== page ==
“Ask yourself the question: what does education mean in your life?” Christine Dave, founder of Education for Girls Empowerment, said. “Think about how you can join the story where that opportunity is given to a girl in a small village in a state that has the highest illiteracy rate in the country to get an education.”
Saturday night Neighborhood Yoga partnered with EDGE to host a fundraiser to bring education to girls in Oshida, India. Dave founded EDGE after seeing what education meant in her own life.
Dave grew up in New Jersey with her mother, Rautee, who was illiterate. Rautee’s father had left the family and her stepfather did not let her go to school.
“She would stay home and take care of all the household duties and her stepsiblings,” Dave said. “She was not even given the opportunity to get any kind of education.”
When Dave was young, she was a translator and transcriber for Rautee.
“Anything that needed to be read or communicated, I was the one that would do that,” Dave said.
Dave’s family moved to India when she was 14. Rautee died shortly afterwards. Dave moved back to the U.S. and attended App State.
“I didn’t know anything about higher ed,” Dave said. “It was not an exposure I had. So I earned a bachelor’s and master’s degree from Appalachian and worked there for eight years supporting first-generation college students to be the first in their family to earn a degree too.”
Dave’s father, Clive Benny, still lived in India. He worked with a village leader to build a boys’ school in 2001. The school was funded by money from Benny’s Social Security fund, as he felt he didn’t need it.
Dave visited the school in 2004 and thought there should be a girls’ school, too. She and Benny established the Navaprabhat Kanya Gurukul school in 2011.
In 2015, Dave first visited the 41 girls, all between the ages of 10 and 17, who attend the school.
Dave said she thought of the girls as her daughters and they referred to her as their mother. She visited their families and quickly worked to provide spare uniforms for the girls. When it was time for Dave to return to Boone, the girls asked her to visit every year.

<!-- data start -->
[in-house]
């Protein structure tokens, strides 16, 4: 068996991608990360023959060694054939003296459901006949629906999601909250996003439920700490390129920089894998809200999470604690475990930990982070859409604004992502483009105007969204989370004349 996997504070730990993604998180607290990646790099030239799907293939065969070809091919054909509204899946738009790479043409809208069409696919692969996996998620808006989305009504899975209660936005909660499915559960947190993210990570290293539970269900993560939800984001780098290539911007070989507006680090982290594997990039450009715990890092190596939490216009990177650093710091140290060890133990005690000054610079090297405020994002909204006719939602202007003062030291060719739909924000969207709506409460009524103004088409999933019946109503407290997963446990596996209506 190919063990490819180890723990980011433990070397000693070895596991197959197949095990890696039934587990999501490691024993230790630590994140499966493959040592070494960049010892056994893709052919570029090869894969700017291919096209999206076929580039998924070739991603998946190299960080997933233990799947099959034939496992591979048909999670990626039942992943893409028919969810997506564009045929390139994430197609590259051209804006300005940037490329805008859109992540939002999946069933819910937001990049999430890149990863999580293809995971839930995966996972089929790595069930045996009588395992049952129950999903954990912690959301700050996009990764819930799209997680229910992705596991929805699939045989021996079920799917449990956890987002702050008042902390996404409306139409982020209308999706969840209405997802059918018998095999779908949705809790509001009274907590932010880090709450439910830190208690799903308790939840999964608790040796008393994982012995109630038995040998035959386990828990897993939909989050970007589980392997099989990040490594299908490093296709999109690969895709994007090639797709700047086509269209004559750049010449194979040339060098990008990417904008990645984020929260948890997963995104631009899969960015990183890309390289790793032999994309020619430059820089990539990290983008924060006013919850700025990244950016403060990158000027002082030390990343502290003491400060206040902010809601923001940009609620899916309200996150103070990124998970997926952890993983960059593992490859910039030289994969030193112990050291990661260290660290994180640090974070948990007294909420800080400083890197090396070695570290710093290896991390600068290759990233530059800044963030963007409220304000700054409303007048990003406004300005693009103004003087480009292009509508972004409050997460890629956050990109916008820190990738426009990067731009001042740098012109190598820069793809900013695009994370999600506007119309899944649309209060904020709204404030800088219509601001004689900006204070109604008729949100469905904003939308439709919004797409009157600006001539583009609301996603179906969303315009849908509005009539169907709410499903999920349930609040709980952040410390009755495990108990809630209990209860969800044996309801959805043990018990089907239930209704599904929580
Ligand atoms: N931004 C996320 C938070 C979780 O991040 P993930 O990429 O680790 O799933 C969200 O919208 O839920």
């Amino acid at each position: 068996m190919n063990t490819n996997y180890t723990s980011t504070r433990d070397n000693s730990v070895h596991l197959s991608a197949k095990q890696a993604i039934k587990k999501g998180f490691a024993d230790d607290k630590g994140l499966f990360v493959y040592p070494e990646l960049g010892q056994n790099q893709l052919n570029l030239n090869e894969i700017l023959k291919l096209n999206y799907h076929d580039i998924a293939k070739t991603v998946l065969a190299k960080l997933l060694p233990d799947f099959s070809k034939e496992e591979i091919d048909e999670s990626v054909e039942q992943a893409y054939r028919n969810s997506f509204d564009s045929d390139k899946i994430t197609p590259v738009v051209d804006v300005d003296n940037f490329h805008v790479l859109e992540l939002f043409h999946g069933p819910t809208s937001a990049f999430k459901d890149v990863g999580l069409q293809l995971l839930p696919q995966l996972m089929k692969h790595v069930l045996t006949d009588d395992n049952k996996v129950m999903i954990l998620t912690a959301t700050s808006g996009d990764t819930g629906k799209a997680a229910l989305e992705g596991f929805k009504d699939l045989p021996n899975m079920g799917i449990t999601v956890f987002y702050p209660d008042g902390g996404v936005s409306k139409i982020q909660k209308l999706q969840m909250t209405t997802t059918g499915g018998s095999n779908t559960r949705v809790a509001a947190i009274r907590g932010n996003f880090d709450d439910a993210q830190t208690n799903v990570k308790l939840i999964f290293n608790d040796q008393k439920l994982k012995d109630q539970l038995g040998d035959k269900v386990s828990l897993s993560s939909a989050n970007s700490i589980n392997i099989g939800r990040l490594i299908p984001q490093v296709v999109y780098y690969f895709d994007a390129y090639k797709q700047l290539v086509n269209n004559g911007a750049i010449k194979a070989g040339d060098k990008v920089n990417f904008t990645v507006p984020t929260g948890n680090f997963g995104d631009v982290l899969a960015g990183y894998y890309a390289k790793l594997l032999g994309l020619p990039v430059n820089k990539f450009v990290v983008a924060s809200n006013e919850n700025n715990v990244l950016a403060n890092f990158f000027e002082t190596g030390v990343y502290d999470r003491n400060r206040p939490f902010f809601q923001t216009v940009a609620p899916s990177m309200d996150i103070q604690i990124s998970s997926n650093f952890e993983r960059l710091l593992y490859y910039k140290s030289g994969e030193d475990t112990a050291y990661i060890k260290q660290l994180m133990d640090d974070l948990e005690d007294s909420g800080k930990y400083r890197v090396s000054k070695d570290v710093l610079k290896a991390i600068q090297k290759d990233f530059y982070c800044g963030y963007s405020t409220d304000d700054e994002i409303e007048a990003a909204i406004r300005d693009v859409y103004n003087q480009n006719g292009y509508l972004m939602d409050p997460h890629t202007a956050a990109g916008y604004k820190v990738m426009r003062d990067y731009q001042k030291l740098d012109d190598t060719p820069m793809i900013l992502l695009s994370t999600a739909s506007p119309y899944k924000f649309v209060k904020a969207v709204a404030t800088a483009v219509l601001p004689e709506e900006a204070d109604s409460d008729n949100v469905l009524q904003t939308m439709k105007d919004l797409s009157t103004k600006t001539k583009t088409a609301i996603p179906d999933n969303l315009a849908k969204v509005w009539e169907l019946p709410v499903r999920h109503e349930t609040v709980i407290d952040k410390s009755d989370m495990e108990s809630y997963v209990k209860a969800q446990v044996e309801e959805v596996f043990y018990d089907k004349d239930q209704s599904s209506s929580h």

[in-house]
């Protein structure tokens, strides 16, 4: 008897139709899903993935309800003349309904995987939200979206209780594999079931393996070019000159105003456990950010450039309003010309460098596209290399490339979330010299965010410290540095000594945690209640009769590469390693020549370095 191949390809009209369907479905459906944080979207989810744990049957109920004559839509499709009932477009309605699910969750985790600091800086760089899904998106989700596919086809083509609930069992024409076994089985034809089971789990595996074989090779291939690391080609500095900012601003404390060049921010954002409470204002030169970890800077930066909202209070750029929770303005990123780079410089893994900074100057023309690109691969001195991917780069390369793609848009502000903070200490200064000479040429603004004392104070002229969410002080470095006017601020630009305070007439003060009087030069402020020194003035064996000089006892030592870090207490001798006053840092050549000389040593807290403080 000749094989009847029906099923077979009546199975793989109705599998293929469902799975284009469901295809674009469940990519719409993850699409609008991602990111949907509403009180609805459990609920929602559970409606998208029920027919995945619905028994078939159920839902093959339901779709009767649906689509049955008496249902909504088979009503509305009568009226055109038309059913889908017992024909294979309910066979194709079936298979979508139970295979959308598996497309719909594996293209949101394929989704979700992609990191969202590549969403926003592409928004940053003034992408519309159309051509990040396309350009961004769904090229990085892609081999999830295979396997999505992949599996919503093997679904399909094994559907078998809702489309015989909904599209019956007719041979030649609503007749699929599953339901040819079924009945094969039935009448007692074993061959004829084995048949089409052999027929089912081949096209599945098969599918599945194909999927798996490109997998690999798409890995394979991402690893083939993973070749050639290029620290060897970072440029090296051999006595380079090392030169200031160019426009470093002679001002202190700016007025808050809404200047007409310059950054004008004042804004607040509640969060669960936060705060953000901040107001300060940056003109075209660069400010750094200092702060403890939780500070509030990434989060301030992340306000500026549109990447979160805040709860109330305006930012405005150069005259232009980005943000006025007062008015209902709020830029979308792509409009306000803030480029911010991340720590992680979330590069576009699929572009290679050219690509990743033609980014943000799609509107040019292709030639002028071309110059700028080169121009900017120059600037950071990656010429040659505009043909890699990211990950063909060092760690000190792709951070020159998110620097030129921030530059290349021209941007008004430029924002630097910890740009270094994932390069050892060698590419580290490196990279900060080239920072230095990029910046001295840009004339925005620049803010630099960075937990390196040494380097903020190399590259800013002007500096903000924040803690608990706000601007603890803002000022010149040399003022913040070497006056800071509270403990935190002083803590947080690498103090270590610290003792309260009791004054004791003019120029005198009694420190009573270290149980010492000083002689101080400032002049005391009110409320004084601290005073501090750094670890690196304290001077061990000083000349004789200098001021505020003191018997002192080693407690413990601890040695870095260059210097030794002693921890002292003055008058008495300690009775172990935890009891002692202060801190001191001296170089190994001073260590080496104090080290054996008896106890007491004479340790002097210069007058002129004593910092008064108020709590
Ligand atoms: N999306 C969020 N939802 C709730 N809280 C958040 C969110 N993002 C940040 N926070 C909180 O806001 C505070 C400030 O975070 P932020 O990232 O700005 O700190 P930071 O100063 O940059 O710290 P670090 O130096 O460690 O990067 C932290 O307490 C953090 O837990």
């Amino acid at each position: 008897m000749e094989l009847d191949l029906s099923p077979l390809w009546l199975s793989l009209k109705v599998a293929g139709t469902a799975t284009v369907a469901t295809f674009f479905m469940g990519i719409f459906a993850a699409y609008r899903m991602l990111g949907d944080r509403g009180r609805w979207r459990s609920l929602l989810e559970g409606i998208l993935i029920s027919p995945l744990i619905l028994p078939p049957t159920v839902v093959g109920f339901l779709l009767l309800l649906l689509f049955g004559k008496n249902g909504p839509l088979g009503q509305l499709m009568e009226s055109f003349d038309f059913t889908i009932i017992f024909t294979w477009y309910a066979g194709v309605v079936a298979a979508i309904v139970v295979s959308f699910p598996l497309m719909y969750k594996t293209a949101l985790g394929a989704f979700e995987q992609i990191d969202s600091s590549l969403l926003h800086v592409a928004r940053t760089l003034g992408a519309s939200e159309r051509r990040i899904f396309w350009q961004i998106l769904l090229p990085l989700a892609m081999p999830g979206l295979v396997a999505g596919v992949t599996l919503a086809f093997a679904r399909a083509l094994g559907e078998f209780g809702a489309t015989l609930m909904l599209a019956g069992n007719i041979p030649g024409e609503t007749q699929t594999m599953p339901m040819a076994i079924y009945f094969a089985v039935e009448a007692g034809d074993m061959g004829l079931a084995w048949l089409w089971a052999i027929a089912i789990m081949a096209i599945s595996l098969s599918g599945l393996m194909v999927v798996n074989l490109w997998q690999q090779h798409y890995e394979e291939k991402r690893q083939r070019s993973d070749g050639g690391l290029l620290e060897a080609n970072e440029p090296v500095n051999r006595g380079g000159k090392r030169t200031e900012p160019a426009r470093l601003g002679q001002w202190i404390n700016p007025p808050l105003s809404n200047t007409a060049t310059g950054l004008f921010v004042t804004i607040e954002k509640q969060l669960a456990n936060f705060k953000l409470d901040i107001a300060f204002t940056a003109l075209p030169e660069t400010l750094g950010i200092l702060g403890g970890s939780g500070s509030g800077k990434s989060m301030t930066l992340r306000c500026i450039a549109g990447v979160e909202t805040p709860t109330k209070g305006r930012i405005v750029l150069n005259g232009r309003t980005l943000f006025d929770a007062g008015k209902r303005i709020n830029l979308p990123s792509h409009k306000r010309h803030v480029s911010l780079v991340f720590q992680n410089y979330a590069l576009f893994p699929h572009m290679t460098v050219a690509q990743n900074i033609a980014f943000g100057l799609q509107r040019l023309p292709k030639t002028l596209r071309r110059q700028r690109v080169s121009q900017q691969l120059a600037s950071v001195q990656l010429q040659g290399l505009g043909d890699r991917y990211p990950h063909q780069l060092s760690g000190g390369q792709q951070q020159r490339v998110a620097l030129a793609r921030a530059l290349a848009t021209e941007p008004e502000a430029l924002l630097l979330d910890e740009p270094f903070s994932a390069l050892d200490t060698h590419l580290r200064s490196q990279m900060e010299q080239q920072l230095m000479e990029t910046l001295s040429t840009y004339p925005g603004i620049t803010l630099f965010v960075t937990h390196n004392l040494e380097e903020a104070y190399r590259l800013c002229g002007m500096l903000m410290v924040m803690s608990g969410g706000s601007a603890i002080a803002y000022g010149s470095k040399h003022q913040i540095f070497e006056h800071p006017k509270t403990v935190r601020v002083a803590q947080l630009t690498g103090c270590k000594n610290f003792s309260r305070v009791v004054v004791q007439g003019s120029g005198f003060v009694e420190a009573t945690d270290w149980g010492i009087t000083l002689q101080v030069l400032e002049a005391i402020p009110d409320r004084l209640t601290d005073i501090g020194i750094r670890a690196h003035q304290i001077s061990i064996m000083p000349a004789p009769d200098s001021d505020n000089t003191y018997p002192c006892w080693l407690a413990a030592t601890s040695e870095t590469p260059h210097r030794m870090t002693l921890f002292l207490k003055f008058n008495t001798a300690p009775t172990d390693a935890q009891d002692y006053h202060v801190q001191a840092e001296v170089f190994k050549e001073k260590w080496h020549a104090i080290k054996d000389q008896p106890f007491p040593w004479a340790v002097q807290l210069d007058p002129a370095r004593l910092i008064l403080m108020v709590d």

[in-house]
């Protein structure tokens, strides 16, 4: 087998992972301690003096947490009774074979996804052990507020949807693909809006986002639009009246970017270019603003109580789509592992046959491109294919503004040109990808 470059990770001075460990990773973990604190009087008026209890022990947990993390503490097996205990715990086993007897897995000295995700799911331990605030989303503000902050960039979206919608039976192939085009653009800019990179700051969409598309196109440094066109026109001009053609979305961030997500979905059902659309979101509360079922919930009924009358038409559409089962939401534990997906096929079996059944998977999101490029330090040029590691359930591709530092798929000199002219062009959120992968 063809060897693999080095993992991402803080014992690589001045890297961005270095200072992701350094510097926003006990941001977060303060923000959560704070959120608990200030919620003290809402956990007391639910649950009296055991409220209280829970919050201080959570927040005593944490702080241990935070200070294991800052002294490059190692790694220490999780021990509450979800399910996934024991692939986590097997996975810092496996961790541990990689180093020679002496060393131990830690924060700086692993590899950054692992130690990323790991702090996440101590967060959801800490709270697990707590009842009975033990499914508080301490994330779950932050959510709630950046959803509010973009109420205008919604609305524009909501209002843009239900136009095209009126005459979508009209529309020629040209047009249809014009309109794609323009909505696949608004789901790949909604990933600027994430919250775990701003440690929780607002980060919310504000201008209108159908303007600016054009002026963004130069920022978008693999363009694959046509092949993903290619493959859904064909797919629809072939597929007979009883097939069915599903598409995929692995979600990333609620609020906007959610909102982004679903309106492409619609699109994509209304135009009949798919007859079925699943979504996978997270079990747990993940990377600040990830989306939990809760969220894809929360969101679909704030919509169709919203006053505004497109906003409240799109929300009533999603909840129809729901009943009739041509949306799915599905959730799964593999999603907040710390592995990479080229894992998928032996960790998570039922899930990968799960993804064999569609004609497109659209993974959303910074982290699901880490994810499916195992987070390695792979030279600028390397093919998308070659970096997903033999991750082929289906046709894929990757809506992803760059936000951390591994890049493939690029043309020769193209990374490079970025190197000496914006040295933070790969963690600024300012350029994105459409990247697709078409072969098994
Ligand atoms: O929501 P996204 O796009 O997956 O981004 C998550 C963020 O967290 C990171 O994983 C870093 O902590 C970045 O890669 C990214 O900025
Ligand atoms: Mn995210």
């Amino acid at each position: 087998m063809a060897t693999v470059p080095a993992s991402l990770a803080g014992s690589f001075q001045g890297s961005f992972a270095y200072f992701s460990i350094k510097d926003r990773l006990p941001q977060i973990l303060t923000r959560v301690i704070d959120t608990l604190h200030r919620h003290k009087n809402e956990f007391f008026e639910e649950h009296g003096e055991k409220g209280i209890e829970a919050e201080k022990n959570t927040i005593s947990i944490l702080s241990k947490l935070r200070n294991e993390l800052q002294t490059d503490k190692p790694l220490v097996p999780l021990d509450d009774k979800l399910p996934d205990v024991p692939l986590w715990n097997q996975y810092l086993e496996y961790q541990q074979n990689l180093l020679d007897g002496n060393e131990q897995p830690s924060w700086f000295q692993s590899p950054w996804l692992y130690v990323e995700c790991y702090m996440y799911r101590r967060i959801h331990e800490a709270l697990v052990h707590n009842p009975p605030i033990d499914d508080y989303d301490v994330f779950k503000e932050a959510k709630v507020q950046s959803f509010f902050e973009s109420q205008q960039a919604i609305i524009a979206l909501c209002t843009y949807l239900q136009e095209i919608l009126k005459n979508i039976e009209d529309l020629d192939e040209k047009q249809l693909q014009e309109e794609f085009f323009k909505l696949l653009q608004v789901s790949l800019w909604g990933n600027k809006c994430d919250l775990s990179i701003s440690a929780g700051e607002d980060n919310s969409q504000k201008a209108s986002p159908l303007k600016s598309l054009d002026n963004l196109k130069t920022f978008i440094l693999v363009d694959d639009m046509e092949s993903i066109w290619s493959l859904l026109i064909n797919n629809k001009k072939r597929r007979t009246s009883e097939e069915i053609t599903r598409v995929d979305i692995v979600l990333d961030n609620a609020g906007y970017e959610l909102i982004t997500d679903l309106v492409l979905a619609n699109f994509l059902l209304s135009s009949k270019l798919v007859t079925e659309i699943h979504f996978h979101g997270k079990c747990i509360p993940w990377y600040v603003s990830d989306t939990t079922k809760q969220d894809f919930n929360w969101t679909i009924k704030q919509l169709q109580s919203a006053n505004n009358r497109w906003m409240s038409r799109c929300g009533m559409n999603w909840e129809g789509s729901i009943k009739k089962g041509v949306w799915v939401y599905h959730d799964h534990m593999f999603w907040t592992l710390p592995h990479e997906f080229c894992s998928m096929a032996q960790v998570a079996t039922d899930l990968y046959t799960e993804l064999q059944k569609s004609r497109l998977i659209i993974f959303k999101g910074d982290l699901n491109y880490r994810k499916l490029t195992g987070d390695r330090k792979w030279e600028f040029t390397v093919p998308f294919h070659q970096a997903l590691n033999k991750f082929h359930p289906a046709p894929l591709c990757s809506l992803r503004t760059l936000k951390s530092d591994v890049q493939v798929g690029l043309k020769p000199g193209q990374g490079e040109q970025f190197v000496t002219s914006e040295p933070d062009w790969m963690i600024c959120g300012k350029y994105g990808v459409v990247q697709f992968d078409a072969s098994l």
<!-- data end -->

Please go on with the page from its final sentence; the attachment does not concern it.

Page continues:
Dave thought it would be impossible to visit the girls every year, until she left App State to create EDGE.
“I know the power of education,” Dave said. “I know what it has done for me and how it has helped me develop my own talents and my own beliefs and values. I left Appalachian because I felt this was a calling.”
Dave said she views the girls as first-generation students like her and is thankful to be a part of their educational journey.
EDGE partnered with the Women’s Writing Pilgrimage to bring water bottles and backpacks to theNavaprabhat Kanya Gurukul school. The teachers at the school personally thanked Dave for the supplies, which are necessary during the summer months. The Appalachian Supply Chain Club helped EDGE by collecting donations for school supplies.
Saturday’s fundraiser was an evening to share Indian culture, show support for the school and strengthen the bond between the yoga and Indian communities in Boone.
Dave’s grand-niece, Janavi Mehta, performed a traditional Indian dance along with Anindita Das, a visiting professor teaching freshman seminars at App State.
The event was coordinated between Valerie Midgett, owner of Neighborhood Yoga, and Dave. They worked together for several months, though this is not their first partnership.
“I like to honor the origins of yoga that come from India,” Midgett said.
Neighborhood Yoga has partnered with the Indian community in Boone before in celebrations like Diwali.
“We’ve all known each other for years,” Rob Falvo, percussion professor at App State, said Saturday before performing. “Every once in a while when we have an Indian cultural event here we play together.”
One hundred and twenty people attended the fundraiser and raised over $2,500. The board members will vote in November on how to use the money. The money will likely be used to raise the salaries of teachers at school and to build a residential unit.
The girls travel about 40 minutes one way on their bikes to reach the school. Parents have expressed concern about them riding on the highway, particularly during monsoon season. Recently, several girls were stranded on a bridge by flooding as they tried to reach school.
A 35-acre plot of land has already been set aside for the school and boundary wall. However, the cost is $10,000.
Dave urges people to continue to donate online. Donators can also leave a note for the girls. In November, Dave will visit the students and bring the notes.
Rautee’s memory lives in the efforts made by EDGE and Dave.
“What would her life have been like if she had just had a basic education?” Dave asked. “Her gifts, her talents, her creativity, what else could she have done in her life?”
Donations can be made at www.educationforgrlsempowerment.org.
Story by: Nyctea Martell, A&E Reporter
Photos by: Brendan Hoekstra, Staff Photographer
Featured Photo Caption: Rob Falvo (left) and Todd Bush (right) rehearse with their instruments prior to the evening’s performance. They played a melody called Raga Saraswati in dedication to the goddess of art, music, and knowledge.